This ferris wheel is a new and supposedly temporary addition, opening (briefly) last fall and now open again. I'm undecided about it. On the right is the California Academy of Sciences, a very cool place.
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Turning slightly to our right we see the Music Concourse. Concerts are held here, such as the annual free opera concert. If I had turned a little more to the right I would have shown you the deYoung, a fab art museum.
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Must stop to visit prehistoric-looking tree ferns.
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Conservatory of Flowers.
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New art installation titled Entwined. Would like to come back here to see it at night.
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Just before the panhandle section of the park I turned off to head back to the Presidio. I rode on a normal arterial street that I wasn't particularly looking forward to but I forgot how much better SF is with bike infrastructure. Arguello had a lot of green paint delineating bike territory, bike lane buffers, and bike-friendly right turn lanes. The only real problem turned out to be the abrupt upturn at the end of the street just before it hits the Presidio, but thanks to the E in Poke-E it was no problem. 

My next stop was a sculpture by Andy Goldsworthy called Spire. This was a piece of art that I came across serendipitously the first time I saw it, so that made it all the more wonderful. Spire is created from Monterey cypress trees that were on-site and had reached the end of their natural life. You used to be able to easily see it from the path, and you could go right up to it. Now the cypresses that were planted to replace the old guys are 15 feet tall. And there's a fence around it now because some idiot set fire to it this past winter. It was singed but not structurally damaged thank goodness.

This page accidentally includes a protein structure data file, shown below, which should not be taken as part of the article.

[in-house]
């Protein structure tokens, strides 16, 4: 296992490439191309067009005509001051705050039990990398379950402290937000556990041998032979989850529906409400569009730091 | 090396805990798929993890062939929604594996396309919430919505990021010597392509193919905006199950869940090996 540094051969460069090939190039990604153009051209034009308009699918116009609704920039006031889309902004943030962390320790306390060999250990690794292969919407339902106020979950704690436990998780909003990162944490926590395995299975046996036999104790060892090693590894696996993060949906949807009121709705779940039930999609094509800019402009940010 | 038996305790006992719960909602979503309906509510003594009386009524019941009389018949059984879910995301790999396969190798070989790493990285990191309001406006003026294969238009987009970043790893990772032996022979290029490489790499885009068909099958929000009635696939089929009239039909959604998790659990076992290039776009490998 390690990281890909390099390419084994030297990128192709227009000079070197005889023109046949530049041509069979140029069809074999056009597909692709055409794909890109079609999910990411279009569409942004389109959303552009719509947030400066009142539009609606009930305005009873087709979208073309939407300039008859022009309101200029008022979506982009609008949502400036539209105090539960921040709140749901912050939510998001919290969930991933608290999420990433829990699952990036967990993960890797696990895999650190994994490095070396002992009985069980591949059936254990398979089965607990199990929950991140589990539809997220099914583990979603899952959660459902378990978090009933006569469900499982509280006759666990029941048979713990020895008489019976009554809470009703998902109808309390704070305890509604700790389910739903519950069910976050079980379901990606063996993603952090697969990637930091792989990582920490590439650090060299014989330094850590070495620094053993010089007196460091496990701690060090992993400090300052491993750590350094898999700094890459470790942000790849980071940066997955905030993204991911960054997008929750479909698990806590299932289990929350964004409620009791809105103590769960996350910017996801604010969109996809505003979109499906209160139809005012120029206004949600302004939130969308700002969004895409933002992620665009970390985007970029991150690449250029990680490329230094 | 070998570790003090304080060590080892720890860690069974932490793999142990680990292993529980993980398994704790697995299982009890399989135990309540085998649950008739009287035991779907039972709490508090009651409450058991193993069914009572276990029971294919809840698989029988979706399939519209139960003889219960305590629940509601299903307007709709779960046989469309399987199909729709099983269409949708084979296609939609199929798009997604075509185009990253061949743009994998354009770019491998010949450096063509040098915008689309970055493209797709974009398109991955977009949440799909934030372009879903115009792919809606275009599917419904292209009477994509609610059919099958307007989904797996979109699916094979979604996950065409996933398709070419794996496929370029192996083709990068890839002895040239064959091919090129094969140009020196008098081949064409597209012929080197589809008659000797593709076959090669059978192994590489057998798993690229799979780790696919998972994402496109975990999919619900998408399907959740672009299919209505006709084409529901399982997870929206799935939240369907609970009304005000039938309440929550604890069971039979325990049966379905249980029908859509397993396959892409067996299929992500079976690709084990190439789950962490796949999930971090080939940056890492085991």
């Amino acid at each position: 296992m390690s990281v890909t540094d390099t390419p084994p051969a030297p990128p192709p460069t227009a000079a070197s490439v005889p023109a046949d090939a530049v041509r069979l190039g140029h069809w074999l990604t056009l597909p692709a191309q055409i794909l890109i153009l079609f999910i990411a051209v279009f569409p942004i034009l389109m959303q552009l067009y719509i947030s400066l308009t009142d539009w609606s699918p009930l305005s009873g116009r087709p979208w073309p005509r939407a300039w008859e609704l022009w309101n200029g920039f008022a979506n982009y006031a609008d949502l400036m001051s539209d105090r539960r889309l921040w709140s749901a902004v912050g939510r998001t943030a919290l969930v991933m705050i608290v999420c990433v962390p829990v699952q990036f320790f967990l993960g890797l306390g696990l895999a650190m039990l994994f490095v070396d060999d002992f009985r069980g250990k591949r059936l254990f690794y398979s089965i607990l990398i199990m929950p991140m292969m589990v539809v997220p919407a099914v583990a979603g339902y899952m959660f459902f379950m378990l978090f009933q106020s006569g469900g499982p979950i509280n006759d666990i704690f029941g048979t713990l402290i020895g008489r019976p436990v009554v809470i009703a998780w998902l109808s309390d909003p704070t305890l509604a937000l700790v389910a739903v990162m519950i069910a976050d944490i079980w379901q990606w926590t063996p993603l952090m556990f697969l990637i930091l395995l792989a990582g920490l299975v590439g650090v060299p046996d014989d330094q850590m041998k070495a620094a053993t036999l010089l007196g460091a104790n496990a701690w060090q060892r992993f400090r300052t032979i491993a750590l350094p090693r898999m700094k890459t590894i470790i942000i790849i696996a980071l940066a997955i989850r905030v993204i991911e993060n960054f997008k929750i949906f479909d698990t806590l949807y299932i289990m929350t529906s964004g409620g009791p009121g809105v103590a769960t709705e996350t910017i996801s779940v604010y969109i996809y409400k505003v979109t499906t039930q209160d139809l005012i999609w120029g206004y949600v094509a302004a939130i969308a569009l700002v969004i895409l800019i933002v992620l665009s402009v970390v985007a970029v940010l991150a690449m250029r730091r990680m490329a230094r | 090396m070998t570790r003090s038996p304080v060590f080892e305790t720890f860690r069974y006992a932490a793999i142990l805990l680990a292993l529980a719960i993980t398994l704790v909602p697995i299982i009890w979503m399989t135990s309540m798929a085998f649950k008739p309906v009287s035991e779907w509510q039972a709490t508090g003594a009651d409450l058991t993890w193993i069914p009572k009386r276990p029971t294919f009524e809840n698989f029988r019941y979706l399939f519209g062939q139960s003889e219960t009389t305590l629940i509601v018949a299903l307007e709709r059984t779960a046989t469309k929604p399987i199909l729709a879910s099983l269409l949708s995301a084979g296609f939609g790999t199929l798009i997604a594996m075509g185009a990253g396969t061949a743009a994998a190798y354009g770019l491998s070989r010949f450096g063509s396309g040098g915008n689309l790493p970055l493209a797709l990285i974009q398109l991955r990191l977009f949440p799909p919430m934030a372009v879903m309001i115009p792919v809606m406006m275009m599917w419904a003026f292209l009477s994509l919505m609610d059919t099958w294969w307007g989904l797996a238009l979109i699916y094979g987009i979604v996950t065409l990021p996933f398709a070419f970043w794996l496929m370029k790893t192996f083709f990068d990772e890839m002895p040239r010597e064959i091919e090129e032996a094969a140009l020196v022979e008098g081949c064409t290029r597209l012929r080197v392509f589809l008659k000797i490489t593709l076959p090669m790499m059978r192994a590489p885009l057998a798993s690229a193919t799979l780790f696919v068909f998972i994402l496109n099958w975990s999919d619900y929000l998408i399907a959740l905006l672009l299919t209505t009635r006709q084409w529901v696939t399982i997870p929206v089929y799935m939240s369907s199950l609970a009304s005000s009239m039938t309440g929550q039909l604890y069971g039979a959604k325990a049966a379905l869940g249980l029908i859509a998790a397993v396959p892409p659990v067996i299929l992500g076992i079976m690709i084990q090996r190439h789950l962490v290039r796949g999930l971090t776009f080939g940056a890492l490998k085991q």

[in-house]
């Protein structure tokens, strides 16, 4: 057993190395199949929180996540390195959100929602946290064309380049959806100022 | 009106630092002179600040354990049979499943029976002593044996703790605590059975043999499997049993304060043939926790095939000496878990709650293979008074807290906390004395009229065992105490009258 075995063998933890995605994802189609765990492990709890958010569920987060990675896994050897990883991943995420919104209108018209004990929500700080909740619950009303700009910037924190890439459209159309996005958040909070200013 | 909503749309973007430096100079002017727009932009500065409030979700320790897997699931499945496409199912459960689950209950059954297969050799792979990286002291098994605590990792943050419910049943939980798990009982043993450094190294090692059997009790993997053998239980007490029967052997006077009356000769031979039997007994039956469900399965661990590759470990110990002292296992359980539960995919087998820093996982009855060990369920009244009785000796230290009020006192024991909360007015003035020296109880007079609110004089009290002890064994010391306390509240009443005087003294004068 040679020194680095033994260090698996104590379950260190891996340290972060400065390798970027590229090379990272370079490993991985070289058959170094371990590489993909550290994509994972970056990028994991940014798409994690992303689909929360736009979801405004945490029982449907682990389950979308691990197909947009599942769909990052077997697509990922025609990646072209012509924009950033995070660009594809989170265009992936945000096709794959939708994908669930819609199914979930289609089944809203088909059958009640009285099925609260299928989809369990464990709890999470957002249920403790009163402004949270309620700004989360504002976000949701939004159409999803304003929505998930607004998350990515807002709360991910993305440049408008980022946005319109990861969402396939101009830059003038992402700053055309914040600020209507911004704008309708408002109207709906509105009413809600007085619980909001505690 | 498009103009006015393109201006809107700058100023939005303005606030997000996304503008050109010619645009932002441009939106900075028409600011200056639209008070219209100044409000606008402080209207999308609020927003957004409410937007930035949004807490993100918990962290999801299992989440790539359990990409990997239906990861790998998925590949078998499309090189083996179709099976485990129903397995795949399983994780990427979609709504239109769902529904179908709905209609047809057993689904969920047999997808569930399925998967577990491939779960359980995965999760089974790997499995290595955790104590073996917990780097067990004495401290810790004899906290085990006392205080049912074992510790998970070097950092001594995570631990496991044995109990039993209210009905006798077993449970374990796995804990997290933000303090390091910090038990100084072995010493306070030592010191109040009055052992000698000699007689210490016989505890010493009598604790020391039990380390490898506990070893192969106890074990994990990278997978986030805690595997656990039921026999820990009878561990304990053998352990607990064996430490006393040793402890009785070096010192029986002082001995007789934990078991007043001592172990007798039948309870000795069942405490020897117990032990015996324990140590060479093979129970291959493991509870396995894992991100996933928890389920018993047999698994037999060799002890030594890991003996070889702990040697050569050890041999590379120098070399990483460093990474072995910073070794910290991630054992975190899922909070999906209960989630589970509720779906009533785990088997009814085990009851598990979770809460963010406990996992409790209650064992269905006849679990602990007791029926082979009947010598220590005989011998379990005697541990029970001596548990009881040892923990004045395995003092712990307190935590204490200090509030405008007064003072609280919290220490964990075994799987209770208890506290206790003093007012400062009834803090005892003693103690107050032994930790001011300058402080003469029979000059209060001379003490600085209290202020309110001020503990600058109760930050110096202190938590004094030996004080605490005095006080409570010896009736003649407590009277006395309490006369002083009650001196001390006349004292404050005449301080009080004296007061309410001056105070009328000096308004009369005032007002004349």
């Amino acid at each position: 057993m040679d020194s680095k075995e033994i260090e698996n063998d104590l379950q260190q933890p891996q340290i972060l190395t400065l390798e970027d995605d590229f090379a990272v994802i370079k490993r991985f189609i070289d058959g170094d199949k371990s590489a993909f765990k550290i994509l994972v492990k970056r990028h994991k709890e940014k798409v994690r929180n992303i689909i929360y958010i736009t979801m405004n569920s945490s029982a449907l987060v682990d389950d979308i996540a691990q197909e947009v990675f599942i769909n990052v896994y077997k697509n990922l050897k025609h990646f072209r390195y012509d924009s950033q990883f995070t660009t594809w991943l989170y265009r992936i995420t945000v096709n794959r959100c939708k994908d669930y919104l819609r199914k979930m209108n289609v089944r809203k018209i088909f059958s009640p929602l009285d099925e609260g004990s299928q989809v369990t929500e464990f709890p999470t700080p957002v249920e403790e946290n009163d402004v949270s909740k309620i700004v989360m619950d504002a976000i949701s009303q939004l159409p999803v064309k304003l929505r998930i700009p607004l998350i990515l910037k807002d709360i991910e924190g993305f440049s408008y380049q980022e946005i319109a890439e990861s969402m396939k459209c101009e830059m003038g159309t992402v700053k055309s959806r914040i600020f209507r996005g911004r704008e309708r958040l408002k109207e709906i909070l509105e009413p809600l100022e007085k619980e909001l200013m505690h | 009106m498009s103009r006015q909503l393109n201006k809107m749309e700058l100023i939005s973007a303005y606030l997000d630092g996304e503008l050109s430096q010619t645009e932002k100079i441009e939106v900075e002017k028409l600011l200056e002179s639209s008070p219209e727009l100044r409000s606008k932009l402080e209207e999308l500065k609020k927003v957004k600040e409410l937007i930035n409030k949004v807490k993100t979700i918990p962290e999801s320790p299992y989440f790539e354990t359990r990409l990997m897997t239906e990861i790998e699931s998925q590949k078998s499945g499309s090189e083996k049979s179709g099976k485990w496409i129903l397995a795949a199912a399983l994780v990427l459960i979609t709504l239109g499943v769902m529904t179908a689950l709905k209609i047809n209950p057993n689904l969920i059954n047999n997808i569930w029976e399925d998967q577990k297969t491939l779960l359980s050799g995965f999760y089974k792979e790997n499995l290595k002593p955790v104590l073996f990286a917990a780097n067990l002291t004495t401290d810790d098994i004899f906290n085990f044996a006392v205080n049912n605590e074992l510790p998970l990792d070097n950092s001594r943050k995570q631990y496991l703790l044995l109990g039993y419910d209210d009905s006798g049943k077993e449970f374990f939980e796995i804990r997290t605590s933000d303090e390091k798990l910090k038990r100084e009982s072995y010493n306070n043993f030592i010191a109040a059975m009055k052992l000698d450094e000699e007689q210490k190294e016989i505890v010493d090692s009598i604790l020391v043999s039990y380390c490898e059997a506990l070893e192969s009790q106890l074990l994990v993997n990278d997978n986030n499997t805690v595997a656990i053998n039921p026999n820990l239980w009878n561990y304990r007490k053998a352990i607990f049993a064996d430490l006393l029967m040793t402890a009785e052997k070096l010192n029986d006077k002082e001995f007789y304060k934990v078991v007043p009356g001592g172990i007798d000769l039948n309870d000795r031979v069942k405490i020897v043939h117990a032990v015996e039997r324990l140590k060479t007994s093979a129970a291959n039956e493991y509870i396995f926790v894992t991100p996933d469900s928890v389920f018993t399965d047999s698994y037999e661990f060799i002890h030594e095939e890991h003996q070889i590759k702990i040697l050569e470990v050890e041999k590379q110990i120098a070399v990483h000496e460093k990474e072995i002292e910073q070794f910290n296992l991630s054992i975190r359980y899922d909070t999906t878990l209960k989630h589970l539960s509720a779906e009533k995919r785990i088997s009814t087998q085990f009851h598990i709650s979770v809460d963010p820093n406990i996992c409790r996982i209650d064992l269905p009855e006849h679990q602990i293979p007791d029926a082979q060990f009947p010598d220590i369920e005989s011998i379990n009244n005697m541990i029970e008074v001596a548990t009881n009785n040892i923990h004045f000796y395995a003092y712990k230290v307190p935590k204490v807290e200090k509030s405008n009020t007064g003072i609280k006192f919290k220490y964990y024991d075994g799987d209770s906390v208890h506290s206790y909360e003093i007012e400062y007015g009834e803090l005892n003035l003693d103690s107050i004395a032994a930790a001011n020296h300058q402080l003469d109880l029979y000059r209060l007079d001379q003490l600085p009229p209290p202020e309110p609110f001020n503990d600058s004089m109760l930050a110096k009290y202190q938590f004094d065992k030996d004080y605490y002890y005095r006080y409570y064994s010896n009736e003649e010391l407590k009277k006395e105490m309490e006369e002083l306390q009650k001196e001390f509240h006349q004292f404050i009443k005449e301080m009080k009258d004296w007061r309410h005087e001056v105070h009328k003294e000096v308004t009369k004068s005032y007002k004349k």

Andy Goldsworthy's Spire, made from nearby old Monterey cypress trees. Singed by an arsonist a few months ago but still standing. 100 feet (30 meters) tall. Had to use the panorama setting on my phone to get it all in.
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Through the woods, some Monterey cypress but eucalyptus forests were planted throughout the Presidio starting in the 1880s.
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Ah. The bay in view.
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So I took a marked path to continue to my next objective but I came across this very untrikeworthy gate. I thought I might need to take the seat off but turned out only had to remove the flag and waggle the trike on its wheels a bit to get through.
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Once I got past that pesky gate I flew downhill to the main post. That's where the parade ground, officer's club and visitor's center are located. I wanted to show you some adobe ruins.

The location of the original Presidio chapel. What's inside the metal box is part of the original foundation, and the layout of some of the original adobe walls.
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A few more adobe walls showing the location of original adobe buildings. Nice backyard, huh?
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From the main post it's a straight shot back to the beach. I noodled around bit before taking a last look, then headed home.

Back where we started.
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Today's ride: 20 miles (32 km)
Total: 175 miles (282 km)

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Comment on this entry Comment 6
Mike AylingSlow streets. What a great idea!
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8 months ago
Suzanne GibsonThanks for the ride with the pictures and all that interesting background information!
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8 months ago
Kathleen JonesTo Mike AylingHi Mike. Yes, it's great fun. Boulevards for people instead of cars - what a concept.
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8 months ago
Kathleen JonesTo Suzanne GibsonYou're welcome!
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8 months ago
Lednar De NallohGlad I could virtually accompany you through the street of SF. It's a magnificent city alright and I loved walking around it in 1986. Hope they can make many of those streets pedestrian only for ever and reverse 'Carmageddon'. That pesky bridge just keeps getting in the way, ha ha
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8 months ago
Kathleen JonesTo Lednar De NallohLednar raed,

Thanks for following along. Yes, that bridge is just everywhere. It is such a ham.
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8 months ago